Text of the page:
3. Nature, then, betrays in its Creator a mind so like our own as to lay a foundation for the Incarnation. The Son in impressing on all things His stamp, as God's image left a signature so human-like that we can well credit the old Scripture when it says man wears the likeness of the Son of God; and we see a propriety in the announcement of the new scripture that the same Son wears the nature which He had on purpose made so correspondent with His own. Creation of man's mind in God's image; incarnation of God's image in manhood — these are two answering facts, the one witnessed by science, the other by the gospel.
II. THE ATONEMENT.
1. In so far as this is a moral fact, whereas in nature there is neither sin nor retribution, and therefore no need of atonement, we cannot expect to find there any suggestion of reconciliation with God. Nevertheless nature indicates that the Creator possesses moral qualities, and is a character as well as an intellect,
2. Some particulars of this.
(1) Thinkers have been startled by the gospel declaration that God cares for so insignificant a creature as man. But does He appear to the student as a person likely to overlook any interest because it is minute. Remember what pains the scientists tell us have been expended on the most tiny and obscure piece of organized matter to perfect its adaptation to its place, and to elaborate every organ of it for its proper purpose. It is for investigators to tell us whether they do not find traces of kindness in this such as bespeak a benevolent heart as well as a contriving intellect. If they do, then the love of God, which seeks and saves one lost soul, is but the crown of a character patient, considerate, which has left its traces on the lower creation.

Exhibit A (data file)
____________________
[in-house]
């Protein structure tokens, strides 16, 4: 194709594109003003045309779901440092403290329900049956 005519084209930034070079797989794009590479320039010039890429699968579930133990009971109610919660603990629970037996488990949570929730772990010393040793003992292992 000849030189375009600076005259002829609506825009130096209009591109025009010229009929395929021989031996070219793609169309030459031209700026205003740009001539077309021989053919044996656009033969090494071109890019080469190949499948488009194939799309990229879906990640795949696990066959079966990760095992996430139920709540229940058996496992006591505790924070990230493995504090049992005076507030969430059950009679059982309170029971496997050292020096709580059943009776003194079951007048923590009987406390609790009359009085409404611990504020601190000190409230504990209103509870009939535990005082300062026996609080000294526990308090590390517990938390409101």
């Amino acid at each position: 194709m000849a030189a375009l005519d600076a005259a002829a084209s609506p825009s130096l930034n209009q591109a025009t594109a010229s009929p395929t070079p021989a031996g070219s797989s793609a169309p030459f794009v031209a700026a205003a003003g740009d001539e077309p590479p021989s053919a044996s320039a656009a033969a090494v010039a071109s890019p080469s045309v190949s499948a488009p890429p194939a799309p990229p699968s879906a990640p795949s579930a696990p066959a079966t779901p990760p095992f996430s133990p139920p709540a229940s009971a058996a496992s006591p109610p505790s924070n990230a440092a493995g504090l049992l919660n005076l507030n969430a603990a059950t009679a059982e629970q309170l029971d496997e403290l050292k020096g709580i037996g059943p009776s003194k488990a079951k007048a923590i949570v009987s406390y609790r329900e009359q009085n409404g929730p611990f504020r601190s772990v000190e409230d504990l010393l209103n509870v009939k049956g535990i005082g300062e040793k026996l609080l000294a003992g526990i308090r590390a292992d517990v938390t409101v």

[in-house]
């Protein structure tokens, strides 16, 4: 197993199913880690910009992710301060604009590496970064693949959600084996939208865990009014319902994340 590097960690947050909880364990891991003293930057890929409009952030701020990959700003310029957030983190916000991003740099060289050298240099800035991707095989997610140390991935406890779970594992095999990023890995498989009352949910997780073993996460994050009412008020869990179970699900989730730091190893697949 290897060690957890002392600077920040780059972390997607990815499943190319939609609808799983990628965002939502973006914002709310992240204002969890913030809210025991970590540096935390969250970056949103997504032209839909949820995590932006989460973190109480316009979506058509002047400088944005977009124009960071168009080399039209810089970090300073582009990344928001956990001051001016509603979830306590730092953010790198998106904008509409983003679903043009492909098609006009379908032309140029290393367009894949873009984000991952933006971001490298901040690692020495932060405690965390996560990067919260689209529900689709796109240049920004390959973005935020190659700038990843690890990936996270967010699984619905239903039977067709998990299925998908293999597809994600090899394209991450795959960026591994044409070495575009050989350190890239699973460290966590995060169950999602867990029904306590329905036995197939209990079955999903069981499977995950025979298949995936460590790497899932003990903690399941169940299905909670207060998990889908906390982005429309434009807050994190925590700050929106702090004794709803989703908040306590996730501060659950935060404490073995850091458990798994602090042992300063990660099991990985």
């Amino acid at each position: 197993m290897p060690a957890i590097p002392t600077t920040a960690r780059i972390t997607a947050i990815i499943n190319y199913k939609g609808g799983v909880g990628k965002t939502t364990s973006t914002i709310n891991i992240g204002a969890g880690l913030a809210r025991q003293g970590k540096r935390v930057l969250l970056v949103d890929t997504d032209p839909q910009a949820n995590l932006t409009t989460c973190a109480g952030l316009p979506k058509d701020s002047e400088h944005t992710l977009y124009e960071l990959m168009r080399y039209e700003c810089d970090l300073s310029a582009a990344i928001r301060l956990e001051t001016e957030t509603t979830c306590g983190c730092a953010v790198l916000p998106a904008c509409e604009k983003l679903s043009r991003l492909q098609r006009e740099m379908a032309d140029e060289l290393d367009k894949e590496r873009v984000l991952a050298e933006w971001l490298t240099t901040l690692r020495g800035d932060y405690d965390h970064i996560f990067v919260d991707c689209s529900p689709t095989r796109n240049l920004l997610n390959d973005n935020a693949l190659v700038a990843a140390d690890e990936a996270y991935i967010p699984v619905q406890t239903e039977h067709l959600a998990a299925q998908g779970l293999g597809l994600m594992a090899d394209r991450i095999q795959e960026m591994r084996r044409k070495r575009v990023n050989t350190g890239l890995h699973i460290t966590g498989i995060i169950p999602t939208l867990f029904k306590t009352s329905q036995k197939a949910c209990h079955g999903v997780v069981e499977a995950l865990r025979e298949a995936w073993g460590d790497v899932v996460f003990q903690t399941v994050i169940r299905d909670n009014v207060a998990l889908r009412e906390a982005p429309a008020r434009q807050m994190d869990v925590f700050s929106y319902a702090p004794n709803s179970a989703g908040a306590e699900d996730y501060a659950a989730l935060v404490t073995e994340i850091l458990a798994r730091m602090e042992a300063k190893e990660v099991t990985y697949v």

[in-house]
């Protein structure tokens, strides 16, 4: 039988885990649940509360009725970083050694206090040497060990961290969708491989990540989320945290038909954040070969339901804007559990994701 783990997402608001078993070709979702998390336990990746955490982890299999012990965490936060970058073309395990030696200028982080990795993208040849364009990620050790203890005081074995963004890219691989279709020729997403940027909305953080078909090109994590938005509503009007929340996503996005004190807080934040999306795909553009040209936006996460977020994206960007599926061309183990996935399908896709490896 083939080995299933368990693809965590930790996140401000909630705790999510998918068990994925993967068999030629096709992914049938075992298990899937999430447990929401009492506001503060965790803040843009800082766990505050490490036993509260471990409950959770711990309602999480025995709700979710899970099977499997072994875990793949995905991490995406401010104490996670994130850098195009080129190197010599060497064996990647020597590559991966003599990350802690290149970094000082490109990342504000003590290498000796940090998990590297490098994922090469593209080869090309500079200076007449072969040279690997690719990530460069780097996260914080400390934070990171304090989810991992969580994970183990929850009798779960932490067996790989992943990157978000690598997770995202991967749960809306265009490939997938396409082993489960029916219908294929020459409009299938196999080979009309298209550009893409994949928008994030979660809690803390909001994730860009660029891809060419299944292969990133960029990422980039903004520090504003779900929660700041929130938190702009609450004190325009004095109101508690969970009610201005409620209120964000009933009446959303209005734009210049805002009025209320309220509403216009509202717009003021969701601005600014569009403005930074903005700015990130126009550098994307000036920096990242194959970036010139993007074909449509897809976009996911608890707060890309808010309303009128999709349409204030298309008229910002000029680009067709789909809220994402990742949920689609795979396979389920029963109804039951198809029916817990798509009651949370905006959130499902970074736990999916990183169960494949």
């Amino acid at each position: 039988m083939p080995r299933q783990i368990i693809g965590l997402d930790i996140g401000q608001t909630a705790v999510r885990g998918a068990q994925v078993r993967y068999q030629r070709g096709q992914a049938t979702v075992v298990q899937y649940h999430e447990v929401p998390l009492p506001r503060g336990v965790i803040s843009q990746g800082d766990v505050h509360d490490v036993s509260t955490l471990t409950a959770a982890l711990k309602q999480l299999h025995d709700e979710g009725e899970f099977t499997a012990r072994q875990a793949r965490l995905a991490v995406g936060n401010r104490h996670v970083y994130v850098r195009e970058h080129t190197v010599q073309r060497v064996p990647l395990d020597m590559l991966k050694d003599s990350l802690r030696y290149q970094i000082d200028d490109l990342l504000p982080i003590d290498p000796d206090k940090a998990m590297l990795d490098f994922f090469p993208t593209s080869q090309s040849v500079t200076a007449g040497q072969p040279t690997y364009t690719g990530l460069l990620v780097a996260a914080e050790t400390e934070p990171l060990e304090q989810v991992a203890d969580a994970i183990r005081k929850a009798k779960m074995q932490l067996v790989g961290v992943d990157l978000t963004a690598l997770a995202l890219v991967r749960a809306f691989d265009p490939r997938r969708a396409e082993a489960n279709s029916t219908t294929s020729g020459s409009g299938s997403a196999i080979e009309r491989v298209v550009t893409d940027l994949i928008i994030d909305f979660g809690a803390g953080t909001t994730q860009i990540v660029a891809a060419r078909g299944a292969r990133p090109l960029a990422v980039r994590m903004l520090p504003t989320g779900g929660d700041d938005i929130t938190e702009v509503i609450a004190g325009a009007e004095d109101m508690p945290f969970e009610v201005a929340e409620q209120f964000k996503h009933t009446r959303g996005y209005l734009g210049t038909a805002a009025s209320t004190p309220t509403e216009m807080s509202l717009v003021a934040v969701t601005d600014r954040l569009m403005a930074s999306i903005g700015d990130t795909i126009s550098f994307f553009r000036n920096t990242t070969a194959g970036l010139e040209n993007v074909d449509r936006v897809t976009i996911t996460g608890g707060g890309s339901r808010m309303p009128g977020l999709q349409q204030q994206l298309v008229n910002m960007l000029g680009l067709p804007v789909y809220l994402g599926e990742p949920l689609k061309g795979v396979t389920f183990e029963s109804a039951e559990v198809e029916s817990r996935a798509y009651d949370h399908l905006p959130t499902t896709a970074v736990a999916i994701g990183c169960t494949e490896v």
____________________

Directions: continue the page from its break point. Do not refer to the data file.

(2) But there are facts of an opposite order. Violence, death, extinction have always obtained. But whatever difficulties attend this frightful havoc of life, the sacrifice ministers always to some upward movement. Lower life feeds higher life, or the individual becomes a victim to some agency needful for the general good, the gale, the flood, the lightning: or, as the earth grows fit to bear nobler forms, the earlier ones pass away. We read here the law of sacrifice — unconscious and involuntary, indeed, because these creatures have no power of moral choice; but true, nevertheless, because sacrificed for some nobler good and more enduring end. See how beasts of prey have to make room for population, and serviceable animals are slaughtered for man's use. When I pass from this scene to Golgotha I am not conscious of any violent shock. There is pain for the good of others, and death as the price of life. The Maker of the suffering creation is not afraid to suffer for others. He obeys His own law, and the cross would have been a far more surprising spectacle had it stood upon an earth where no creature ever bled to advance creation's good.
(3) The only key we can find to the Atonement lies in the inviolability of Divine law. To magnify that God gave His Son to die. Now it would have been surprising had the Son as Creator betrayed any indifference to the violence of natural law, and yet come as Redeemer to die to vindicate moral law. No such inconsistency appears. Physical students insist on the constancy with which the former avenges transgression; and so the latter decrees death for disobedience. And it could so little be set aside in favour of mercy, that not until the Lawgiver had Himself honoured His own statute, and suffered His own penalty, did He forgive.
3. As far, then, as such indications go, the face of God, as traced indistinctly in Creation, answers to His face as its glory shines in the gospel of Christ.
(J. O. Dykes, D. D.)
Parallel VersesKJV: In whom we have redemption through his blood, even the forgiveness of sins: